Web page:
Getting Wet and Saying Yes! To AV
The Yes to Fairer Votes campaign had its official launch on Bonfire weekend.
Up in Edinburgh we played our part. This is the story of what we did.
Our plan was to mark the occasion by making our way down Princes Street from Waterloo Place to Bute House on Charlotte Square, official residence of the First Minister of Scotland.
Waterloo Place stands in the shadow of Calton Hill. Calton Hill is the site of the Monument to the Scottish Political Martyrs, 5 men who campaigned for Parliamentary Reform and were transported to Australia for their trouble. Calton Hill was also the site of the vigil for Scottish Devolution. For me, Calton Hill resonates with a calls for greater democracy and the trust that the ordinary man and woman can place in themselves when they govern themselves.
In Waterloo Place stands a statue of the Duke of Wellington. The Iron Duke, so called not for his iron resolve at Waterloo, but for the iron shutters he had to fix to his windows when he opposed the Reform Act of 1832. Wellington was no friend to Parliamentary Reform. I like to think he would have hated to see us gathering there. Despite being Prime Minister twice, Wellington never even stood for election to the UK parliament. I don’t know what we do the No Campaign by Christ, we’d frighten Wellington.
Whilst we were waiting for a few final folk to arrive the rain came on. Came back, for despite the day dawning bright and clear and full of autumnal glory rain had settled in during the afternoon. The kinds of low, cold, grey rain that marks November in Edinburgh. Were we downhearted? No, but we were wet and keen to be in the pub at the other side of town. Laden with thousands of flyers, two large banners, two big speech bubbles, balloons, purple glow sticks, badges, stickers and rain-soaked coats we set off.
We made our way up Princes Street, clad in purple, waving our flags and banners, chanting and handing out leaflets. An earlier joke about the large YES! Banners and speech bubbles being useful for a silent version of When Harry Met Sally added a risqué touch to the procession. Shouts of “I’m getting wet for AV” and “Yes, YES YES!” Mixed in with more prosaic “Yes to voting reform” and “Make your vote count.” Looking at us I realised we are a grassroots organisation. One of our banners had been made by volunteers in London. I’ve seen photo’s of them doing it. I’m in touch with some of them on Facebook. The other was made in my living room by Frank and Steve and my wife. I know these people. Our banner wasn’t made in some sweatshop in China and bought in. We made them, we carried them.
What strikes me still is how little awareness there is about the issue. The majority view at the moment is not Yes to AV or No to AV but What Referendum? I hope over the next six months we can raise awareness enough to have a proper debate about electoral reform. I would like to win the referendum. I think AV is a better system than First Past the Post but most of all I want a proper debate. I don’t mind losing to an informed decision but to lose to ignorance and scare mongering would hurt.
We arrived at Bute House in the dark. Gathering round the doorsteps of our First Ministers home we unfurled our 3 meter wide banner “Edinburgh Says Yes!” and listened to a few remarks from Stuart. He reminded us why we were campaigning for Fairer Votes. He reminded us that the No campaign would use all the money and dirty tricks at their disposal to deny the people of Britain access to democracy, just has reactionary forces have always done, since Guy Fawkes through Wellington to the current No Campaign. He reminded us that what we had in the Yes Campaign was genuine grassroots support with all the strength that we can draw from camaraderie, common purpose and hope for the future. We campaign to upgrade our democracy for all not to limit democracy for selfish ends. Standing in the rain, in the wind, in the dark in the middle of Edinburgh with dozens of like-minded people I believed we can win.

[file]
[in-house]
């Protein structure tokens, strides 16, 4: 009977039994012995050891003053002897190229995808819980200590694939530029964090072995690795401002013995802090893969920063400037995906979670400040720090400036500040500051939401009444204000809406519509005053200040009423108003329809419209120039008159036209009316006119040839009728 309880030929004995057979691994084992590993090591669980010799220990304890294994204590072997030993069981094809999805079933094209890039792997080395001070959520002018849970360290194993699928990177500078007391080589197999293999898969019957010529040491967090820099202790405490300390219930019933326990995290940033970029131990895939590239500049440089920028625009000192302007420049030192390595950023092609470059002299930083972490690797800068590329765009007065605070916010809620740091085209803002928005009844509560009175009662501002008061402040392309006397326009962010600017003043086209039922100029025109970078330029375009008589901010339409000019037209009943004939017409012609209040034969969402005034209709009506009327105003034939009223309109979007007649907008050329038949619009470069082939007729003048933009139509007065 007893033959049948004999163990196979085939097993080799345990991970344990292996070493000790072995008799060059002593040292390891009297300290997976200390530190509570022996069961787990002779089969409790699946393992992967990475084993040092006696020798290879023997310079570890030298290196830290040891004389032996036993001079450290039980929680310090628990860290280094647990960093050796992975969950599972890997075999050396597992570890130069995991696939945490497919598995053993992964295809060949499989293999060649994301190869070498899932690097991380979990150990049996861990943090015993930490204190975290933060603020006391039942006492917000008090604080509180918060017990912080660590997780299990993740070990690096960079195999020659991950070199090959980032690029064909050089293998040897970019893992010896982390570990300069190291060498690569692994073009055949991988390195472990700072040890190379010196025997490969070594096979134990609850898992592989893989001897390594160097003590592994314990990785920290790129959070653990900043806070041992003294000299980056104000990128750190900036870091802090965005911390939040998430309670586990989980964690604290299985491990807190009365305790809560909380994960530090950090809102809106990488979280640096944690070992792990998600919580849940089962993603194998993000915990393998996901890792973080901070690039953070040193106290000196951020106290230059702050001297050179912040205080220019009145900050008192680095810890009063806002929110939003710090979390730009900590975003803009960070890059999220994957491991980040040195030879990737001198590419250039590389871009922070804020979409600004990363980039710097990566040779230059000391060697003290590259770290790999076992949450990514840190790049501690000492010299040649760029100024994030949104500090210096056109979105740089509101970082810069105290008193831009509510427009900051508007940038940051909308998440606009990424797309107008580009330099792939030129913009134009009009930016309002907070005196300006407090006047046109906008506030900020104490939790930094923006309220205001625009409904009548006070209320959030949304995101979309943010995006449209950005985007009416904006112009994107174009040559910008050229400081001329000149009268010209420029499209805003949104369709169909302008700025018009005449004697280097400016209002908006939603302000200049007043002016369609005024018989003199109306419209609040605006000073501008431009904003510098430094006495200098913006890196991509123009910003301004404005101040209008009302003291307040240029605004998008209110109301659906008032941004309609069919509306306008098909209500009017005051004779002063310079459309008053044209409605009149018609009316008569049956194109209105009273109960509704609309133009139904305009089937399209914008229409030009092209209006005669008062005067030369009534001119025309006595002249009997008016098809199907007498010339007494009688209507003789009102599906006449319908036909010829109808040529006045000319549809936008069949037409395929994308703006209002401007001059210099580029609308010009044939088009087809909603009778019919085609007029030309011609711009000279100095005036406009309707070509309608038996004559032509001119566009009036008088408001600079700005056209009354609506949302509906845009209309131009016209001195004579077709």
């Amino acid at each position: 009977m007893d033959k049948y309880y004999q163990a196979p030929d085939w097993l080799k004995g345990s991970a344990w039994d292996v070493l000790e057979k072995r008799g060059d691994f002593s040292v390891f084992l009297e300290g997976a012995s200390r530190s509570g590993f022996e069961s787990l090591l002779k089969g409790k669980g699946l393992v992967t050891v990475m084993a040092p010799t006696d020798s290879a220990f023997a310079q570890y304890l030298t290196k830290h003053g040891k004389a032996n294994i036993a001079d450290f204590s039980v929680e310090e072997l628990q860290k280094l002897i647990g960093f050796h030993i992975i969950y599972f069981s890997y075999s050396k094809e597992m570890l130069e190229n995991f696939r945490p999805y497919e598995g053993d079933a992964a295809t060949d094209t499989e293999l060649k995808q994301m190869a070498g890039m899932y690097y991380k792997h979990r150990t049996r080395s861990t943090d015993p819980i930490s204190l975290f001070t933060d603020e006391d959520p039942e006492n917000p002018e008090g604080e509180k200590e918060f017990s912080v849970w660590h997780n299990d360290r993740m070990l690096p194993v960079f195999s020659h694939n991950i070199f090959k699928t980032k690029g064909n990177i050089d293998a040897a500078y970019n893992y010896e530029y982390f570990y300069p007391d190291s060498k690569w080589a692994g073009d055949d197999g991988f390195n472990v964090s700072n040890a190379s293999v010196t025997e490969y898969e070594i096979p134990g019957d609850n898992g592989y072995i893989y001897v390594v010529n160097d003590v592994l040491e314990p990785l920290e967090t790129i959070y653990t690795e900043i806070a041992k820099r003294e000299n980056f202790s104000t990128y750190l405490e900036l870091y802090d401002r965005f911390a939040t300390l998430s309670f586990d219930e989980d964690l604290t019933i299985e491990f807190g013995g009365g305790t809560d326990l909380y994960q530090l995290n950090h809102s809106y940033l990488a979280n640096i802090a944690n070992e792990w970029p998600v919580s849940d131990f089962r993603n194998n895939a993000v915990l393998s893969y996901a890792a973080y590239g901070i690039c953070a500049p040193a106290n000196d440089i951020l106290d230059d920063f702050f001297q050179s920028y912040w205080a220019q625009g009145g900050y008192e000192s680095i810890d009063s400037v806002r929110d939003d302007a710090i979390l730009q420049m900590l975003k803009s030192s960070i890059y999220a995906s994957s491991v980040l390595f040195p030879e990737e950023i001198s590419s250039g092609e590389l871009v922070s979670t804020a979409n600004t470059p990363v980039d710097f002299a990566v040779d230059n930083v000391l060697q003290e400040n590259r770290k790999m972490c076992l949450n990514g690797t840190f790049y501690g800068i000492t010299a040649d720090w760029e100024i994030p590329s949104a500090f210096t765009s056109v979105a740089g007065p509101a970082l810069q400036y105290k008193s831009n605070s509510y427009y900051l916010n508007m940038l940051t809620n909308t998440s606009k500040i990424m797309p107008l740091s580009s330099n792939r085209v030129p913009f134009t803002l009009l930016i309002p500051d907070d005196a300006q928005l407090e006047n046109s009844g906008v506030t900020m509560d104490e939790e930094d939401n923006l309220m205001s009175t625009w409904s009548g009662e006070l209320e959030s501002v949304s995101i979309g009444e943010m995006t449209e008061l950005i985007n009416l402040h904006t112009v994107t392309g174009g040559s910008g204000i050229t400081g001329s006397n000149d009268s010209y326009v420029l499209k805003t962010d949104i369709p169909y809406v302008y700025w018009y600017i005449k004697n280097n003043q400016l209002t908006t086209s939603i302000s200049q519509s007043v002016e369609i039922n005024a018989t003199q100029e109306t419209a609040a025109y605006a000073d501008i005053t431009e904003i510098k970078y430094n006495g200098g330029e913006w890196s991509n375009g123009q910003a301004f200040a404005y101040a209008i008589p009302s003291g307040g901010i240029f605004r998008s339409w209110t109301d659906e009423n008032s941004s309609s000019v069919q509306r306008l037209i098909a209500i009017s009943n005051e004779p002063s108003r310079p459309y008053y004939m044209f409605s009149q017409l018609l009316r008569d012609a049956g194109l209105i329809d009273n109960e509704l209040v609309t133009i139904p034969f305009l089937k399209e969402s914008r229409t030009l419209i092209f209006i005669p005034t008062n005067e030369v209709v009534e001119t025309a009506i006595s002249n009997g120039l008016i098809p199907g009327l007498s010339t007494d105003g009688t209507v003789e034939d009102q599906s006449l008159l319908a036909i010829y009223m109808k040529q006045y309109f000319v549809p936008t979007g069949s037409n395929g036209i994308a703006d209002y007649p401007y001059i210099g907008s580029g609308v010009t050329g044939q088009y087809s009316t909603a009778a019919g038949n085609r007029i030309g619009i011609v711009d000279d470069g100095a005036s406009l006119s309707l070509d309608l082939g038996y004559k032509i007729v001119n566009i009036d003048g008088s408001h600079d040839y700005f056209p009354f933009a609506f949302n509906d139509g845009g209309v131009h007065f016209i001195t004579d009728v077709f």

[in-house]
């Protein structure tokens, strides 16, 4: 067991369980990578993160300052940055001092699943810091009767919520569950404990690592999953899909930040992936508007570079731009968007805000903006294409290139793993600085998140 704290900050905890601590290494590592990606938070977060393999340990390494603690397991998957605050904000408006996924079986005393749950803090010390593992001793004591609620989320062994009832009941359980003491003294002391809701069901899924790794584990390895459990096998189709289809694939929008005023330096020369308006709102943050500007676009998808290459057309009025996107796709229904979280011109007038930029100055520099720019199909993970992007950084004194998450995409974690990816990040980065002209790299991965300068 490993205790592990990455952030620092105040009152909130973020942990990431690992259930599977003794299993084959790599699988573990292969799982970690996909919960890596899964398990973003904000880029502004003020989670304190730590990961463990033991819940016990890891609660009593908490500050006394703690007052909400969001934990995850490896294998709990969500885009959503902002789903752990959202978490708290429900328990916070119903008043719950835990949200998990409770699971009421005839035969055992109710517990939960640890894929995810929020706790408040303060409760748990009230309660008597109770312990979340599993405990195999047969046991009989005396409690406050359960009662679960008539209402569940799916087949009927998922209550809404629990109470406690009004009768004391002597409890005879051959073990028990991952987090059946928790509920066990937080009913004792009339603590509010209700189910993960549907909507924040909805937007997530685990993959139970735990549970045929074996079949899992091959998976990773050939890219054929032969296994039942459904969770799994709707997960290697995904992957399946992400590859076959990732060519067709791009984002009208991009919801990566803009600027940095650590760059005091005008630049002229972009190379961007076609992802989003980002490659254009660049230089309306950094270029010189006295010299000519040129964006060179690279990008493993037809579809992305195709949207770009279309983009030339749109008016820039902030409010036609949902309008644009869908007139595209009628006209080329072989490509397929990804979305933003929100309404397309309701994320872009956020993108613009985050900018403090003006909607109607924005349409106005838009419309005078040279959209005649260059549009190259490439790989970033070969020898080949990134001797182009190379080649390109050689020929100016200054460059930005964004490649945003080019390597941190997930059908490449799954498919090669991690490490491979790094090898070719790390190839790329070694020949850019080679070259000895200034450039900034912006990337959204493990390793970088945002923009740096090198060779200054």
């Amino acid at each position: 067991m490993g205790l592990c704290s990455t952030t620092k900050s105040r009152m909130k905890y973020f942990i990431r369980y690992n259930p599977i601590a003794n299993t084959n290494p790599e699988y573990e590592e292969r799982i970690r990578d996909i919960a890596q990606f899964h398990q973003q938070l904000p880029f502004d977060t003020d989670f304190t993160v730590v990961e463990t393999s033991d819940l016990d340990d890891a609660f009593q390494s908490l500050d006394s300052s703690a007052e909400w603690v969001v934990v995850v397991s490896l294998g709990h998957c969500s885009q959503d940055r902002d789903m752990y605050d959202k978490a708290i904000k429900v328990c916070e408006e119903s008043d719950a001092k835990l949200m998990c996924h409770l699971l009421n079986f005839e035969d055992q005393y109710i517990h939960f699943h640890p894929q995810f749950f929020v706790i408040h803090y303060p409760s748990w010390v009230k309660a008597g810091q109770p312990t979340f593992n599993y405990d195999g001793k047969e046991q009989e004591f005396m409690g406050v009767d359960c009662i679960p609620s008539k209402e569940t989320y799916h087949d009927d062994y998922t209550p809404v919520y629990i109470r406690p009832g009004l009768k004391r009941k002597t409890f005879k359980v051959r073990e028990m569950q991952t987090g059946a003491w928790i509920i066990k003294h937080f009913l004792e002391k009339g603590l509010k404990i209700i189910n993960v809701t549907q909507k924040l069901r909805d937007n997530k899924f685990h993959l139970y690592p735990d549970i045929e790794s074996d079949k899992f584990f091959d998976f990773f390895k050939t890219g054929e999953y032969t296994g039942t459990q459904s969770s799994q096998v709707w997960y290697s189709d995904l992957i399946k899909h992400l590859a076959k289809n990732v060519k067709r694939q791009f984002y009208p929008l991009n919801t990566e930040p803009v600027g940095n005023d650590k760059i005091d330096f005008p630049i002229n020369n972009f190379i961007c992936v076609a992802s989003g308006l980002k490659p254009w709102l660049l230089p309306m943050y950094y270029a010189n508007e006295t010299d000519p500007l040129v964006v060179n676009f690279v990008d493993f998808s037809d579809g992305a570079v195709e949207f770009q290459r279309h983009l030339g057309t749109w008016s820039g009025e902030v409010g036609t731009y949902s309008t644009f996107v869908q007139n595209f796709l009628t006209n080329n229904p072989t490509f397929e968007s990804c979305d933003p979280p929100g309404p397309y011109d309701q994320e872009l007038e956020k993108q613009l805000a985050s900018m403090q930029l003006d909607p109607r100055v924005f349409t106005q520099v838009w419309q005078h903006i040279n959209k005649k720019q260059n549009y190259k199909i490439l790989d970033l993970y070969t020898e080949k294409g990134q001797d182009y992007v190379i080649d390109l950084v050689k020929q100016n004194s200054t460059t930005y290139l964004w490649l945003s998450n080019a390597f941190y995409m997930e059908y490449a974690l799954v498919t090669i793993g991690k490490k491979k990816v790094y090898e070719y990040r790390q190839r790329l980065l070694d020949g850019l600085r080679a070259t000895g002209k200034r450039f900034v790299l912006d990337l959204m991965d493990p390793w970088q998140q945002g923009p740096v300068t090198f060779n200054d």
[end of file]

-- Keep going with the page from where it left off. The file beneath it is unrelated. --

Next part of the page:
After Stuart’s speech and a few photographs we knocked on the door of Bute House and delivered a Yes! Leaflet to the Right Honourable Alex Salmond MSP PC, First Minister of Scotland. I’m not sure what he makes of the Alternative Vote but I’m certain he knows people in Scotland care about it.
Whilst we were milling about getting ready to go to the pub we were approached by a pair of policemen. They wanted to speak to the person in charge. Full of trepidation I made my way forward and confessed, it was me. Once they had satisfied themselves that we were not drunk nor insane they engaged us in some conversation. They seemed genuinely interested in the issue and keen to engage with us. I wish I’d had the stomache to stay and talk longer with them but by this point I’d been standing in the rain for two hours. I have to say it was one of the best pieces of policing a democratic demonstration I have ever seen and I was proud of Lothian and Borders Police
Then it was time for a well-earned pint. Thanks to excellent and appropriately named Indigo Yard for taking in a wet straggle of Yes Campaigners. We shrugged our way out of our wet outerwear and wrapped ourselves round a drink. A few us even got chatted up by a PR convention from London. Maurice has lovely legs apparently and I am smooth, though I’m not sure it was quite meant as a compliment. Who says electoral reform isn’t sexy.
So, what did we achieve. We raised awareness. Thousands of people will have seen us. We lobbied our elected representatives. Alex Salmond can be in no doubt that Electoral Reform is an issue in his patch. We joined up some purple from Glasgow and I hope we’ve helped get their campaign off the ground. We met up and took action, together. We put names to faces and shook hands. It was all in all a good start to the next six months.
What’s next? Next we plan how we are going to win campaign over the next six months.